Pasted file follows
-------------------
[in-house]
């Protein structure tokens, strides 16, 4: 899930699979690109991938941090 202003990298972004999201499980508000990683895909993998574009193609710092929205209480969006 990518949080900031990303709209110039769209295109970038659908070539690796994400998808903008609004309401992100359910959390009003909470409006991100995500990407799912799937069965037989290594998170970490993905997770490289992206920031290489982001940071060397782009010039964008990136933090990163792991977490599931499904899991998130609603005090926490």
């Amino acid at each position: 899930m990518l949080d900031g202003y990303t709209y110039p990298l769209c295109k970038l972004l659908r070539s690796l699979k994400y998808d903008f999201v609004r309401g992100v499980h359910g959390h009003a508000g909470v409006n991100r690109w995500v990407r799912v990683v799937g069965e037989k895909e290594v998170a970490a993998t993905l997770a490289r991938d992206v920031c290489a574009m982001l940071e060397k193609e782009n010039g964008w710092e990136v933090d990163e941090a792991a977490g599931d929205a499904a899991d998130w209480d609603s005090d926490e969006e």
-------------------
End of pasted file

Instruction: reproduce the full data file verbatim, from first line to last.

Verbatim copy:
[in-house]
């Protein structure tokens, strides 16, 4: 899930699979690109991938941090 202003990298972004999201499980508000990683895909993998574009193609710092929205209480969006 990518949080900031990303709209110039769209295109970038659908070539690796994400998808903008609004309401992100359910959390009003909470409006991100995500990407799912799937069965037989290594998170970490993905997770490289992206920031290489982001940071060397782009010039964008990136933090990163792991977490599931499904899991998130609603005090926490």
């Amino acid at each position: 899930m990518l949080d900031g202003y990303t709209y110039p990298l769209c295109k970038l972004l659908r070539s690796l699979k994400y998808d903008f999201v609004r309401g992100v499980h359910g959390h009003a508000g909470v409006n991100r690109w995500v990407r799912v990683v799937g069965e037989k895909e290594v998170a970490a993998t993905l997770a490289r991938d992206v920031c290489a574009m982001l940071e060397k193609e782009n010039g964008w710092e990136v933090d990163e941090a792991a977490g599931d929205a499904a899991d998130w209480d609603s005090d926490e969006e």